6. Give yourself permission to explore.
One of the main challenges of leaving Biglaw is that you probably have no idea what you’d like to do. All you know is that your stomach clenches or you get a headache on Sunday night as you think about reporting to the office on Monday. You spend your days alternating between billing as many 0.1 hours as possible and passing time reading Above the Law (then figuring out which client you can bill that time to.)
I remember looking longingly out of my office window at the people who were walking on the street, wishing I could escape this glass cage. And hating myself for thinking that because this job was all I ever wanted. Make no mistake — it takes courage to admit that this job, this thing you have worked so hard for and sacrificed so much for, just isn’t right for you.
For me, my journey to finding work that I can feel good about, work where all of my skills are put to use, work that I love so much that I would do it even if no one paid me, started by giving myself permission. I told myself, “You no longer have to be a lawyer if you don’t want to.” This gave me the space I needed to try on and explore different options. It was liberating.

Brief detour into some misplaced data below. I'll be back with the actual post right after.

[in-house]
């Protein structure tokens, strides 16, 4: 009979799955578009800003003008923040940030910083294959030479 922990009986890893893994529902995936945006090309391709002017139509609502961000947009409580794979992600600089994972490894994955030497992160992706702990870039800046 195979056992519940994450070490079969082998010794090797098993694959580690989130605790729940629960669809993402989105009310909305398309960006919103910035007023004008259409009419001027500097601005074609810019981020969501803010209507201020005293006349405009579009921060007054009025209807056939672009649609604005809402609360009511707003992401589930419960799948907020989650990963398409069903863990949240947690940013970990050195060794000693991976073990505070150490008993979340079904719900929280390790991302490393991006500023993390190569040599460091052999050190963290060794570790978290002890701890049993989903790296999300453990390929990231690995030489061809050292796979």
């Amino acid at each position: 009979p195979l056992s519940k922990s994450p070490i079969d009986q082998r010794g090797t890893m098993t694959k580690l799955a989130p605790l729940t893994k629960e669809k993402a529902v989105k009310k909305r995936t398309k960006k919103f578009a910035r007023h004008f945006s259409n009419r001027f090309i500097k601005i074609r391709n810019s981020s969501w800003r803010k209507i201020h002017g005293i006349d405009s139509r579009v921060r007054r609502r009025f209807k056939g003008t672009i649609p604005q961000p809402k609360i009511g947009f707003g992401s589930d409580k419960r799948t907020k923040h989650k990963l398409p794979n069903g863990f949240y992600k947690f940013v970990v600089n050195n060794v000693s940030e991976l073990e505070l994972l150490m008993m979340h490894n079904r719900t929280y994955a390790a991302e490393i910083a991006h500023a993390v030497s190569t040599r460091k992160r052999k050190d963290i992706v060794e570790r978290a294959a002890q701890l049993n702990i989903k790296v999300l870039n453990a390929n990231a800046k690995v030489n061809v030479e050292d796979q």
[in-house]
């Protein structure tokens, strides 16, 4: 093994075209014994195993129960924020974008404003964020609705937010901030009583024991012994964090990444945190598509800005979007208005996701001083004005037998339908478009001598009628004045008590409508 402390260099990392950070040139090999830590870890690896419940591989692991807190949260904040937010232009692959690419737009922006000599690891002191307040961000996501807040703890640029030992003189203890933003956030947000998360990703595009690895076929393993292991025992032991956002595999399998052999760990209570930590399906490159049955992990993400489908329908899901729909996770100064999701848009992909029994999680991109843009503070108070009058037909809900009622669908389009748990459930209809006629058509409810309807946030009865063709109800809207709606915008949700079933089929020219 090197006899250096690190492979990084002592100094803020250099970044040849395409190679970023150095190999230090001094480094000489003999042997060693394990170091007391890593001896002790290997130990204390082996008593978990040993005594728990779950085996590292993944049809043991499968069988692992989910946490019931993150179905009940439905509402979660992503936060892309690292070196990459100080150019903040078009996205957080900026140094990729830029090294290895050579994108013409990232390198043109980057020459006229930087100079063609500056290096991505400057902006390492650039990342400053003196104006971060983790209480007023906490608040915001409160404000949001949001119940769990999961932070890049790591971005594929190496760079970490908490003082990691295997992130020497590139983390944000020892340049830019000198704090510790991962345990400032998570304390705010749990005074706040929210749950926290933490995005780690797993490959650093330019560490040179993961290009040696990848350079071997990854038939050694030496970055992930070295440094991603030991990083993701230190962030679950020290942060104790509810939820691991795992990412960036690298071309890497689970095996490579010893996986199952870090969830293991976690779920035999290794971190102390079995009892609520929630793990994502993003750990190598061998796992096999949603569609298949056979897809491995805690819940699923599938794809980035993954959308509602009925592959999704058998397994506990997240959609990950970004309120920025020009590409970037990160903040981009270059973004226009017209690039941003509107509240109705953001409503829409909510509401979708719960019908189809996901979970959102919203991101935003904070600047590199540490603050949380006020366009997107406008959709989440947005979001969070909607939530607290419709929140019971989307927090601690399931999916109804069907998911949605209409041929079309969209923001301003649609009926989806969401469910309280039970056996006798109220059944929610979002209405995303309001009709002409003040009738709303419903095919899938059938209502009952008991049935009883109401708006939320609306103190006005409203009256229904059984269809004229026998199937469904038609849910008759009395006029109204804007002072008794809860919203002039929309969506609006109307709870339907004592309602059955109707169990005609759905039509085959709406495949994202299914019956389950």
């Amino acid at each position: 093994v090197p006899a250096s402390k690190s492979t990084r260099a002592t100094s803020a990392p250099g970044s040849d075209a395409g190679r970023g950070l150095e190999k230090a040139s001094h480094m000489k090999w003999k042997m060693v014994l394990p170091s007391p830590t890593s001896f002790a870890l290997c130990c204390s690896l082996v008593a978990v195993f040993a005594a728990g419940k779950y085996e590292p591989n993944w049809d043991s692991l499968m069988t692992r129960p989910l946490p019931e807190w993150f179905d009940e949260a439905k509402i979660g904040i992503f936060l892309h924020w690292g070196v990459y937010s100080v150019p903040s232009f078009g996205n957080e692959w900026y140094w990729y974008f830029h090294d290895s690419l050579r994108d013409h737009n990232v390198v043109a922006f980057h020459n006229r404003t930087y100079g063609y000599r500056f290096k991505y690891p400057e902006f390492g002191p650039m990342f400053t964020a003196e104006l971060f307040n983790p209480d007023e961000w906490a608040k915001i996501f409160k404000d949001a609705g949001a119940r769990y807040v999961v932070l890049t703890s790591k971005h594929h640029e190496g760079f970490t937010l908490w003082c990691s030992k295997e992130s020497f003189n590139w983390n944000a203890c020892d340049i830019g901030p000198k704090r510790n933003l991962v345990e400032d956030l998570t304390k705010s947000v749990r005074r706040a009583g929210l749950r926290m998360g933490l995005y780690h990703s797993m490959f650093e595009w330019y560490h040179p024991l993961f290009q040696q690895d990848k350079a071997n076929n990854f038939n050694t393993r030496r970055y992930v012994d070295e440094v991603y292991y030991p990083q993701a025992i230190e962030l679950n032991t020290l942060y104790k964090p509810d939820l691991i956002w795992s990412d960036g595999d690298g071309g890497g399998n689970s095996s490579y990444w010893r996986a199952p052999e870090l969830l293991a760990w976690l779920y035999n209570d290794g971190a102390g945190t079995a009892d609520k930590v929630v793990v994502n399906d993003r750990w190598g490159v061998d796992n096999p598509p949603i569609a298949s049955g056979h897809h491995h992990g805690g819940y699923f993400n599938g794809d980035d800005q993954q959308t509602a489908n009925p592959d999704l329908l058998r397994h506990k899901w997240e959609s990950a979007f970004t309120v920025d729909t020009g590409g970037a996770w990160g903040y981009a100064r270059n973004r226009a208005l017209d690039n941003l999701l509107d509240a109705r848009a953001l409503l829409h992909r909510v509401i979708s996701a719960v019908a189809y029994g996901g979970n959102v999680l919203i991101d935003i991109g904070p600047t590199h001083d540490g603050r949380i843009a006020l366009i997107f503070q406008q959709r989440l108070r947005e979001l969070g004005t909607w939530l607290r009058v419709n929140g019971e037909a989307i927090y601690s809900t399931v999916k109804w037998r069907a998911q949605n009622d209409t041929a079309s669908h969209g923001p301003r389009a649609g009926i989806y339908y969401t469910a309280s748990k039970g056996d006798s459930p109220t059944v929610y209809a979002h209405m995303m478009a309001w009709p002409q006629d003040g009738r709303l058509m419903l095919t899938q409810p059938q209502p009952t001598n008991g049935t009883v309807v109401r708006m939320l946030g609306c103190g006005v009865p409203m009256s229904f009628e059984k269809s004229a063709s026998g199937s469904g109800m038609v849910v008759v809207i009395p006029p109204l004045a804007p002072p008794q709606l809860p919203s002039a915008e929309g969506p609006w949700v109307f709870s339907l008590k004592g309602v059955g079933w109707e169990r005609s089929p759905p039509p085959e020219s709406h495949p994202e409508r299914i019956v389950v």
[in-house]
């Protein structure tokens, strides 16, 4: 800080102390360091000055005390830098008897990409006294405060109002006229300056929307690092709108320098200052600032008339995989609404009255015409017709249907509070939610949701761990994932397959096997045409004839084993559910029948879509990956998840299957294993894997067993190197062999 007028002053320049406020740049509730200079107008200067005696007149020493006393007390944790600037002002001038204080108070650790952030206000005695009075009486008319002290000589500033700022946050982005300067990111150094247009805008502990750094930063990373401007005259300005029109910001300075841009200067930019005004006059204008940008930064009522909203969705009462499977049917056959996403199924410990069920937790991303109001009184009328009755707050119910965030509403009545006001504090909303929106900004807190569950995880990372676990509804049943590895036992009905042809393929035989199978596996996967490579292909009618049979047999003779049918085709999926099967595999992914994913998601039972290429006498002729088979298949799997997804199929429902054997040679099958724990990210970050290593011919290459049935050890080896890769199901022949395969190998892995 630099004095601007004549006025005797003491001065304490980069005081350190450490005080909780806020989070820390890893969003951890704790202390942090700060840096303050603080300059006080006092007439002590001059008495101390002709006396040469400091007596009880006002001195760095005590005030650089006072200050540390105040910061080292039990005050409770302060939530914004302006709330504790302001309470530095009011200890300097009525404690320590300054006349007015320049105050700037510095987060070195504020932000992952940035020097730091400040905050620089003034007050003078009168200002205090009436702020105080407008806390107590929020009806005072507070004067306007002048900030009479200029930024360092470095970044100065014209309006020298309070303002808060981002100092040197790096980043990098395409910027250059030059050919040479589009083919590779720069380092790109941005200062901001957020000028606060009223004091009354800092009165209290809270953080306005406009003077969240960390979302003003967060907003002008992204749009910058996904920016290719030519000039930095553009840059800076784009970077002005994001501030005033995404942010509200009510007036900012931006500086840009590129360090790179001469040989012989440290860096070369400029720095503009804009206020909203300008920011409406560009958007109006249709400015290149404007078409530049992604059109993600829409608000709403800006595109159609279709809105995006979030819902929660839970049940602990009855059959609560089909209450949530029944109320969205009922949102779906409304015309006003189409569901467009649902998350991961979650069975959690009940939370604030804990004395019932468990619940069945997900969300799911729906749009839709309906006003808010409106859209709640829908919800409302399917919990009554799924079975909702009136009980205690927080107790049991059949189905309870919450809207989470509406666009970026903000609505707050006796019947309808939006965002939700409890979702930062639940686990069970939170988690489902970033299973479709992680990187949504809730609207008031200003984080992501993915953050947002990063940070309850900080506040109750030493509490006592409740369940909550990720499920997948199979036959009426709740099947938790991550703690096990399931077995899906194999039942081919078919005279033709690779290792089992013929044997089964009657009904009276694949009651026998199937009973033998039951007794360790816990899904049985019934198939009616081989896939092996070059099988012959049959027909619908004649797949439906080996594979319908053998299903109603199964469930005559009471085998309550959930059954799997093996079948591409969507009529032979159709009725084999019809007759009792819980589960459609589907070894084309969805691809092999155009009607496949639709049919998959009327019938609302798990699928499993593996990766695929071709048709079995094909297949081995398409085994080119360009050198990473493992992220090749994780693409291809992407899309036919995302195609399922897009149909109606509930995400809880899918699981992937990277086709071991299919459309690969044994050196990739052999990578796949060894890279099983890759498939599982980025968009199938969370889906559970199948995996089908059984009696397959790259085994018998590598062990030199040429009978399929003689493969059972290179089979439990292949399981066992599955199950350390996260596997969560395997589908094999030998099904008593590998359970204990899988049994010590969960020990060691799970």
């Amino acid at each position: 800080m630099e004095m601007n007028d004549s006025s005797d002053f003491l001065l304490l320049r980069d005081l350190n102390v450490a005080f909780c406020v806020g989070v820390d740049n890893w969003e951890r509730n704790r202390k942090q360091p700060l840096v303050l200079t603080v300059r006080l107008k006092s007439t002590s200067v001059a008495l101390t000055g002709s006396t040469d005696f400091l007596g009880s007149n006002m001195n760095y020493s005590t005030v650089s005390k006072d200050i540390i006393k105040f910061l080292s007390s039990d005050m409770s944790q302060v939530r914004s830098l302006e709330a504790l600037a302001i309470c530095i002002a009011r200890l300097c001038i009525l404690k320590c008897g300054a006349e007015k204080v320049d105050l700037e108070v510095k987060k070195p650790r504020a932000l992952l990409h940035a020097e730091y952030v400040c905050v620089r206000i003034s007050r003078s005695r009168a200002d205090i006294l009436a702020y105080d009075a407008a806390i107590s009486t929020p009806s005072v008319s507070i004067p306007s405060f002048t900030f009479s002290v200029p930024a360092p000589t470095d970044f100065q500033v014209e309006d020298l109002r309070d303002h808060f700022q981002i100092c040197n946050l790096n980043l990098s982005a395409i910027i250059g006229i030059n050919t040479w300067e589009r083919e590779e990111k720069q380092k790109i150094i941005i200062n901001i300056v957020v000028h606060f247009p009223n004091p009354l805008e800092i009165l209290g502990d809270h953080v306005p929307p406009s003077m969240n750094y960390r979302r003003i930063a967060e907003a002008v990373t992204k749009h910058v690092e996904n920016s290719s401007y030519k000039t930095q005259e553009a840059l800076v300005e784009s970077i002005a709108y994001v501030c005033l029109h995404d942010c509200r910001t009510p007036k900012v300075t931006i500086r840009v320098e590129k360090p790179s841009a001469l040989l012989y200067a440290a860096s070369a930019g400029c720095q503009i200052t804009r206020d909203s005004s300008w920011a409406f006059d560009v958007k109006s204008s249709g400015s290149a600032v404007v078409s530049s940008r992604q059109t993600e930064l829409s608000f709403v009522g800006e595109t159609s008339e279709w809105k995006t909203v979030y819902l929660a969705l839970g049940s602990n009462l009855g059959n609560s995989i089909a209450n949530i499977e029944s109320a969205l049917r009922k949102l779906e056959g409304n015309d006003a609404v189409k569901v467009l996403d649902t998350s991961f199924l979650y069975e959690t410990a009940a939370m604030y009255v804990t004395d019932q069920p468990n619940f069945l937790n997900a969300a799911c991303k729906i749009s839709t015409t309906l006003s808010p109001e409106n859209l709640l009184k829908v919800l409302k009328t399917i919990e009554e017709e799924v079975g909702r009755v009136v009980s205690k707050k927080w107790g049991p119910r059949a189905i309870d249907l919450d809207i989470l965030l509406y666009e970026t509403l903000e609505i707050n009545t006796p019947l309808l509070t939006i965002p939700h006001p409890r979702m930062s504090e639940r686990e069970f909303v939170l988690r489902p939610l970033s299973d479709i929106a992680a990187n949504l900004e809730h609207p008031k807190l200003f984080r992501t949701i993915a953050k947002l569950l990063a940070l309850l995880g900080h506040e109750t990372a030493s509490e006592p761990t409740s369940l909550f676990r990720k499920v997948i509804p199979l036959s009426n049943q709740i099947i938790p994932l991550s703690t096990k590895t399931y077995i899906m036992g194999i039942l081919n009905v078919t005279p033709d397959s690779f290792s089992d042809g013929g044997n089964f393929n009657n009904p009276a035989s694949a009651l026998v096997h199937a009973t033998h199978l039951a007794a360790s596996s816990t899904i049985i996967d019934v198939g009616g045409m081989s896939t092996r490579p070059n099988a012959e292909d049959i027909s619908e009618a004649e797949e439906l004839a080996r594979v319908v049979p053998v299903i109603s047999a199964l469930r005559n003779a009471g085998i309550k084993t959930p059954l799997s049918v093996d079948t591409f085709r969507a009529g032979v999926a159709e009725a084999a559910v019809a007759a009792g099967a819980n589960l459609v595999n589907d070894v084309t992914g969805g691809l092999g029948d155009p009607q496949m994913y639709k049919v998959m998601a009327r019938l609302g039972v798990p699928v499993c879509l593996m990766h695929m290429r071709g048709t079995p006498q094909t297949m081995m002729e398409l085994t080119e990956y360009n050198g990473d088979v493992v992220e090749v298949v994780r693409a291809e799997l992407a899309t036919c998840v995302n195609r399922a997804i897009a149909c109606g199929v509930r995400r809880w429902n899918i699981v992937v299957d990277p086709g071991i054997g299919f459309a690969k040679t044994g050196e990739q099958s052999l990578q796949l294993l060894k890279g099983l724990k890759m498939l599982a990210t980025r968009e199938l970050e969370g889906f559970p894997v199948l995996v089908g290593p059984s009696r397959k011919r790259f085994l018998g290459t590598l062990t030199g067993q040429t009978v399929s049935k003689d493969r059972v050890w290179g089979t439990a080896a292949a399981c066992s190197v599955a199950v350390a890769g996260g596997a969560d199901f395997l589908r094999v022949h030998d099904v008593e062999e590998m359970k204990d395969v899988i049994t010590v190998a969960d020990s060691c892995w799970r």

7. Put up barriers, set boundaries.
Daring to set boundaries is about having the courage to love ourselves, even when we risk disappointing others. ― Brené Brown
In order to figure out what you’d like to do after your Biglaw job, you need space and time. Space to daydream, wonder, wander, and explore. You need time to meet other people that pique your interest.
To the extent possible, start putting barriers around your personal time. Set boundaries. Decide what you’re not willing to do, what you’re not willing to put up with. What this looks like will largely depend on your job and its demands, but start figuring out ways you can carve out more personal time and less work time. Consider it an emotional divorce from your work.
8. Get out of your head and into the world!
As lawyers, we take pride in our analytic skills. We love to think about problems and find solutions. You cannot approach career transition in this way because in order to figure out what you want to do, you need to explore your options. You must go out into the world and explore the richness of options that are available to you.